The Wildcats fall to 7-4 on the season and 5-3 in conference play heading into the Territorial Cup against ASU next Saturday.
Here are three things we learned in Arizona’s loss to Oregon.
Arizona cannot defend the run
It appears to be the same story week after week. Arizona’s opponent has a running back that’s able to find a large gap in Arizona’s defensive line and is able to run for 100+ yards.
Against Colorado is was Phillip Lindsay (281 yards, 3 TDs). Against UCLA, it was Bolo Olorunfunmi (102 yards, 2 TDs). Against Cal it was Patrick Laird (130 yards, 2 TD). And against USC it was Ronald Jones II (194 yards, 3 TD).
Saturday, there were two horsemen: Royce Freeman and Tony Brooks-James. Freeman led the charge for Oregon, rushing for 135 yards and four touchdowns, while Brooks-James complemented Freeman’s performance with 124 rushing yards of his own.
It also did not help that defensive linemen Dereck Boles and Luca Bruno left the game and Parker Zellers did not make the trip for disciplinary reasons.
Unless Arizona’s defense improves, its fate will continue to rest completely on its offense. And if the offense has an off-game as it did Saturday, the Wildcats have virtually no shot ogf winning.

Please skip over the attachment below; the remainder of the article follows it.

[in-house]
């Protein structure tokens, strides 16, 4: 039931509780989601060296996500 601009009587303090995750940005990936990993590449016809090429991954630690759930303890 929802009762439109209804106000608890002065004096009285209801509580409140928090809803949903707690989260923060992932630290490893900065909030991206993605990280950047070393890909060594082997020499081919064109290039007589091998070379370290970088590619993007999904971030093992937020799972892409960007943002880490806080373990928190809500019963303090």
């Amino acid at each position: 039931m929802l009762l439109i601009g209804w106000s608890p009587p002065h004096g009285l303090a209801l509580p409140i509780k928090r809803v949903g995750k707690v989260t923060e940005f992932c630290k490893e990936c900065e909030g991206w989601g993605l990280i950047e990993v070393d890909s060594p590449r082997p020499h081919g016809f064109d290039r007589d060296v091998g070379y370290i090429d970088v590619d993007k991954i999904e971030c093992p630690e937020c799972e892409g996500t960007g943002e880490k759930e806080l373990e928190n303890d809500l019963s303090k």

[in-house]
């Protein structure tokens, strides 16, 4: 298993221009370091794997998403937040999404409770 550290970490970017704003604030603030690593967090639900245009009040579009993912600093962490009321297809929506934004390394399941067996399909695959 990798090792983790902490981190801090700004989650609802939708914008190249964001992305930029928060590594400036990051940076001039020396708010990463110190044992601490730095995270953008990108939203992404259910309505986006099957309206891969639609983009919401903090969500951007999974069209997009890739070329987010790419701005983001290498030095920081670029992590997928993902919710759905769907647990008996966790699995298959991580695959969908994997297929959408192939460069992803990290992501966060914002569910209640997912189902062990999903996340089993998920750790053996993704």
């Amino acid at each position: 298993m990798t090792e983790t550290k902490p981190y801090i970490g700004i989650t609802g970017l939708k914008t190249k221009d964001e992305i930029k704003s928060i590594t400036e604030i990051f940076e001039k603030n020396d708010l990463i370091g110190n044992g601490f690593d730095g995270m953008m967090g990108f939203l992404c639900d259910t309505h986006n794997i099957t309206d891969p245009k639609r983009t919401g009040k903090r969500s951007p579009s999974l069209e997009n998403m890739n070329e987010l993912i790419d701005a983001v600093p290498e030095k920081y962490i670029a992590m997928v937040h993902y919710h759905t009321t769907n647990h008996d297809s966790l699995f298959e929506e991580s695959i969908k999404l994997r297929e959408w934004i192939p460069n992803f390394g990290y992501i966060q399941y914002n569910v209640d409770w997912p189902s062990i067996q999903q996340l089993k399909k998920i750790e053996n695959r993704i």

Which brings us to the next point.
Arizona isn’t effective when Khalil Tate isn’t
Khalil Tate had his worst game all season on Saturday. As a passer, Tate was 18-35 for 159 yards, with a touchdown and two interceptions. As a rusher, he carried the ball 14 times for only 32 yards. His longest rush was just 13 yards.
In turn, the Wildcats were limited to just 338 yards and their longest play went for 20 yards. The running backs weren’t their usual selves and the wide receivers dropped crucial passes.
It’s showing more and more that Arizona’s success is reliant on Tate having a good, if not dominant, game. And anytime he’s slowed down, like he was vs. Oregon, Arizona doesn’t have the defensive fortitude to overcome it.
Special teams are a disaster
Yep, you guessed it. Arizona’s special teams once again proved to be a problem for Arizona. To be more specific, the punting was a disaster.
To break this down: Josh Pollack did most of the work, punting four times for 132 yards for an average 33 yards per punt.
Arizona’s other punter, Jake Glatting, took one snap in the fourth quarter, punting for a total of 19 yards ... to the Oregon 49-yard line.
The best punter for Arizona on Saturday, believe it or not, was tight end Trevor Wood. Wood punted once in the third quarter for 36 yards, pinning Oregon at its own six-yard line.
Follow Rob Leano on Twitter @RobLeano1